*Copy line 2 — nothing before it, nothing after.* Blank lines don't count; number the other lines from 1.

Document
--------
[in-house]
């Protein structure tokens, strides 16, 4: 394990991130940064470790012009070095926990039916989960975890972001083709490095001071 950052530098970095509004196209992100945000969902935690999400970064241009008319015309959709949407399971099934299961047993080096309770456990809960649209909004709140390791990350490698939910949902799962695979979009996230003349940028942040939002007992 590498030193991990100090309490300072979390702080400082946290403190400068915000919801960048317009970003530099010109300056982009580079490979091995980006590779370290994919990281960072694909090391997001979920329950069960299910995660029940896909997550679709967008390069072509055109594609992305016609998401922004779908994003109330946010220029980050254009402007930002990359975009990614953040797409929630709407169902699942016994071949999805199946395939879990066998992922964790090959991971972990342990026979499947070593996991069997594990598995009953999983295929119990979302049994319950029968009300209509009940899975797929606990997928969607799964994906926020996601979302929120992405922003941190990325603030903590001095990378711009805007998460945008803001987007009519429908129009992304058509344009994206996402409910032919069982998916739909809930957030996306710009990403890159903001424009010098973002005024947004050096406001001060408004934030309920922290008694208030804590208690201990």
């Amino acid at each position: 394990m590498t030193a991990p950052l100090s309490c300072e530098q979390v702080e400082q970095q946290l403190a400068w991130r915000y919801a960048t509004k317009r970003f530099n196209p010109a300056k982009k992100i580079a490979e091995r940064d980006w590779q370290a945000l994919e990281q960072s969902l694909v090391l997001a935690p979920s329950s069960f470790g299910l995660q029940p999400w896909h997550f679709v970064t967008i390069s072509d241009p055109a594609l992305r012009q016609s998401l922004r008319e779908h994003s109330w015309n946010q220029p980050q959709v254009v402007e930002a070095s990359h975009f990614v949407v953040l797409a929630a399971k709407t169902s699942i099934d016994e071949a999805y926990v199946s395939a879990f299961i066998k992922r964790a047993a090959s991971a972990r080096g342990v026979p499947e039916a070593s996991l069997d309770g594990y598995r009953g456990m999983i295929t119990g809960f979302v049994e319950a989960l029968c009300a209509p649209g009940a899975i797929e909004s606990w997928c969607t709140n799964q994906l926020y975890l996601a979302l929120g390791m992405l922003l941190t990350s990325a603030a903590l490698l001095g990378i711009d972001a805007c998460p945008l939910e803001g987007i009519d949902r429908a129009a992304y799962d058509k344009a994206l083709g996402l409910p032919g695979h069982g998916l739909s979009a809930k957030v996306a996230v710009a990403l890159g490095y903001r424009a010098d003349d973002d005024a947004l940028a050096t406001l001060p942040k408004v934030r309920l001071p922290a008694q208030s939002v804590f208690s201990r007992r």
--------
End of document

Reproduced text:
């Protein structure tokens, strides 16, 4: 394990991130940064470790012009070095926990039916989960975890972001083709490095001071 950052530098970095509004196209992100945000969902935690999400970064241009008319015309959709949407399971099934299961047993080096309770456990809960649209909004709140390791990350490698939910949902799962695979979009996230003349940028942040939002007992 590498030193991990100090309490300072979390702080400082946290403190400068915000919801960048317009970003530099010109300056982009580079490979091995980006590779370290994919990281960072694909090391997001979920329950069960299910995660029940896909997550679709967008390069072509055109594609992305016609998401922004779908994003109330946010220029980050254009402007930002990359975009990614953040797409929630709407169902699942016994071949999805199946395939879990066998992922964790090959991971972990342990026979499947070593996991069997594990598995009953999983295929119990979302049994319950029968009300209509009940899975797929606990997928969607799964994906926020996601979302929120992405922003941190990325603030903590001095990378711009805007998460945008803001987007009519429908129009992304058509344009994206996402409910032919069982998916739909809930957030996306710009990403890159903001424009010098973002005024947004050096406001001060408004934030309920922290008694208030804590208690201990």